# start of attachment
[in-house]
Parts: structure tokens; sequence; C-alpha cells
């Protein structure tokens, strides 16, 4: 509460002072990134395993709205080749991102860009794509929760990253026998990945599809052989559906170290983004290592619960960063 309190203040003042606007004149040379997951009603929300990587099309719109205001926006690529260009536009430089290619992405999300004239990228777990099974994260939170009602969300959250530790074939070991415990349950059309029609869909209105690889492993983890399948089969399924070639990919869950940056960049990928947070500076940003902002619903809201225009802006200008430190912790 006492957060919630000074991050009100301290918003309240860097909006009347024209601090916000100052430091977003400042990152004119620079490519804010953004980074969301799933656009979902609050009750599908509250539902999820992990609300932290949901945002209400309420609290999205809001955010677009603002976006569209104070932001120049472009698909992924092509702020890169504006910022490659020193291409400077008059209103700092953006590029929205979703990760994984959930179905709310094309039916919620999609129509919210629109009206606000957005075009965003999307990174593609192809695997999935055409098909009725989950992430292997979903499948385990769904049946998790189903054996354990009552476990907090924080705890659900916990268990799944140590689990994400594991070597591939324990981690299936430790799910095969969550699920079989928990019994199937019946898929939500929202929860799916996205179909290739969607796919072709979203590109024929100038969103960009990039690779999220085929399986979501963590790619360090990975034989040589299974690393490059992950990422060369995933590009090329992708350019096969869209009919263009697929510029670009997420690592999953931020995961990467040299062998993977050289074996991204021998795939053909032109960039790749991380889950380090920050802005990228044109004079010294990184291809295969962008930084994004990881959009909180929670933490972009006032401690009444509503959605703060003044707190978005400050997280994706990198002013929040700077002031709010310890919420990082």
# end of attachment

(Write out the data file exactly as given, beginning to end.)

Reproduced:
[in-house]
Parts: structure tokens; sequence; C-alpha cells
């Protein structure tokens, strides 16, 4: 509460002072990134395993709205080749991102860009794509929760990253026998990945599809052989559906170290983004290592619960960063 309190203040003042606007004149040379997951009603929300990587099309719109205001926006690529260009536009430089290619992405999300004239990228777990099974994260939170009602969300959250530790074939070991415990349950059309029609869909209105690889492993983890399948089969399924070639990919869950940056960049990928947070500076940003902002619903809201225009802006200008430190912790 006492957060919630000074991050009100301290918003309240860097909006009347024209601090916000100052430091977003400042990152004119620079490519804010953004980074969301799933656009979902609050009750599908509250539902999820992990609300932290949901945002209400309420609290999205809001955010677009603002976006569209104070932001120049472009698909992924092509702020890169504006910022490659020193291409400077008059209103700092953006590029929205979703990760994984959930179905709310094309039916919620999609129509919210629109009206606000957005075009965003999307990174593609192809695997999935055409098909009725989950992430292997979903499948385990769904049946998790189903054996354990009552476990907090924080705890659900916990268990799944140590689990994400594991070597591939324990981690299936430790799910095969969550699920079989928990019994199937019946898929939500929202929860799916996205179909290739969607796919072709979203590109024929100038969103960009990039690779999220085929399986979501963590790619360090990975034989040589299974690393490059992950990422060369995933590009090329992708350019096969869209009919263009697929510029670009997420690592999953931020995961990467040299062998993977050289074996991204021998795939053909032109960039790749991380889950380090920050802005990228044109004079010294990184291809295969962008930084994004990881959009909180929670933490972009006032401690009444509503959605703060003044707190978005400050997280994706990198002013929040700077002031709010310890919420990082």